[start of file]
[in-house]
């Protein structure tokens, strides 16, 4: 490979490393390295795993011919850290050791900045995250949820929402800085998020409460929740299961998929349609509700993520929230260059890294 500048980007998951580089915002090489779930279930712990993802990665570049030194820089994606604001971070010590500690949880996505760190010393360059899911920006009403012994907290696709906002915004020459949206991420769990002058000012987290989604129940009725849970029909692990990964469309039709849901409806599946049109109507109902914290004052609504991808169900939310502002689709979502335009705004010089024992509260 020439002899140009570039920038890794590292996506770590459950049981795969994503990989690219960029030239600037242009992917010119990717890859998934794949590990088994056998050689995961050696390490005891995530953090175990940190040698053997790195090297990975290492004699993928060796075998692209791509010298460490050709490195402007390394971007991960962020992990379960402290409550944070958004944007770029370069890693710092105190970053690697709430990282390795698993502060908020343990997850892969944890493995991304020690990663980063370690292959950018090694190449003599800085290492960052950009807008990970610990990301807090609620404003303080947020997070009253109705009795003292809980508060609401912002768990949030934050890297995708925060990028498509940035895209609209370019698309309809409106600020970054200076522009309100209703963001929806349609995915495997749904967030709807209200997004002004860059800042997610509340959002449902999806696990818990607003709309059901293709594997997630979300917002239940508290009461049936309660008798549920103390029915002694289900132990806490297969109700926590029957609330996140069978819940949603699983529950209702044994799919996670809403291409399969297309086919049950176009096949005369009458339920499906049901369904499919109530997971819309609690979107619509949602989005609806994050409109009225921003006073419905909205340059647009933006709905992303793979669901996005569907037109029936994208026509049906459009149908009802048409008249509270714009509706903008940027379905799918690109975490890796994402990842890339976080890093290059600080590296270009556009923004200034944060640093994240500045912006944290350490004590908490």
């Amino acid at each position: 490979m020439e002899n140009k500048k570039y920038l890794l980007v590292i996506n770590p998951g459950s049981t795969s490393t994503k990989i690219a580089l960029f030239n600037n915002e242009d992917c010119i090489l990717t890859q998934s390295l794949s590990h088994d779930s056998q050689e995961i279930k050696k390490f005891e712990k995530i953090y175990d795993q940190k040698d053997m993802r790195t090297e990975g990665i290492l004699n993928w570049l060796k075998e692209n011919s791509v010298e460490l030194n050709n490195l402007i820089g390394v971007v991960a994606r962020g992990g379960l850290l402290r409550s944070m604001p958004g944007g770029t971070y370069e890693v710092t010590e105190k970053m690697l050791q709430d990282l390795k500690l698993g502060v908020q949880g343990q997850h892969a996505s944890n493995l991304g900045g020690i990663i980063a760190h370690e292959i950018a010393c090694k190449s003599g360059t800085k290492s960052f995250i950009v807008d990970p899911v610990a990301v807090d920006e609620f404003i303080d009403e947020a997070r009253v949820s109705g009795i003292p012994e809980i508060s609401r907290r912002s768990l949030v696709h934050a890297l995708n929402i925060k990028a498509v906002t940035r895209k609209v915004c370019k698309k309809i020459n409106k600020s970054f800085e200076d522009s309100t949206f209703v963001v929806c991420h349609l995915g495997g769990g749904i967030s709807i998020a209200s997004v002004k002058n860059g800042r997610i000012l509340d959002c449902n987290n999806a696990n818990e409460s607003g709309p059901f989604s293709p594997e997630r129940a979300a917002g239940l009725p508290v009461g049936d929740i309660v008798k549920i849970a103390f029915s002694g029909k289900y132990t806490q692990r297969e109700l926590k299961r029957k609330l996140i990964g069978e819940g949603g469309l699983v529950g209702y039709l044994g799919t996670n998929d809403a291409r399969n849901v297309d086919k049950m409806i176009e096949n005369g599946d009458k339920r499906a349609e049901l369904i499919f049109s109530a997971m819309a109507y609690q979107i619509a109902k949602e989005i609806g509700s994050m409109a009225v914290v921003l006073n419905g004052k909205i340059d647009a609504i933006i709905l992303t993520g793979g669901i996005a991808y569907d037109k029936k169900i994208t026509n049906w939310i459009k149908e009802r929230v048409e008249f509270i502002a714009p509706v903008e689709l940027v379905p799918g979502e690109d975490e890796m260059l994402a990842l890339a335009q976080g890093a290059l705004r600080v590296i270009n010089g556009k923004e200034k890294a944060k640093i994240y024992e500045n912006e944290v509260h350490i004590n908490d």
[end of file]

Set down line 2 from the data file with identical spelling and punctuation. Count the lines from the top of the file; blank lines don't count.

């Protein structure tokens, strides 16, 4: 490979490393390295795993011919850290050791900045995250949820929402800085998020409460929740299961998929349609509700993520929230260059890294 500048980007998951580089915002090489779930279930712990993802990665570049030194820089994606604001971070010590500690949880996505760190010393360059899911920006009403012994907290696709906002915004020459949206991420769990002058000012987290989604129940009725849970029909692990990964469309039709849901409806599946049109109507109902914290004052609504991808169900939310502002689709979502335009705004010089024992509260 020439002899140009570039920038890794590292996506770590459950049981795969994503990989690219960029030239600037242009992917010119990717890859998934794949590990088994056998050689995961050696390490005891995530953090175990940190040698053997790195090297990975290492004699993928060796075998692209791509010298460490050709490195402007390394971007991960962020992990379960402290409550944070958004944007770029370069890693710092105190970053690697709430990282390795698993502060908020343990997850892969944890493995991304020690990663980063370690292959950018090694190449003599800085290492960052950009807008990970610990990301807090609620404003303080947020997070009253109705009795003292809980508060609401912002768990949030934050890297995708925060990028498509940035895209609209370019698309309809409106600020970054200076522009309100209703963001929806349609995915495997749904967030709807209200997004002004860059800042997610509340959002449902999806696990818990607003709309059901293709594997997630979300917002239940508290009461049936309660008798549920103390029915002694289900132990806490297969109700926590029957609330996140069978819940949603699983529950209702044994799919996670809403291409399969297309086919049950176009096949005369009458339920499906049901369904499919109530997971819309609690979107619509949602989005609806994050409109009225921003006073419905909205340059647009933006709905992303793979669901996005569907037109029936994208026509049906459009149908009802048409008249509270714009509706903008940027379905799918690109975490890796994402990842890339976080890093290059600080590296270009556009923004200034944060640093994240500045912006944290350490004590908490």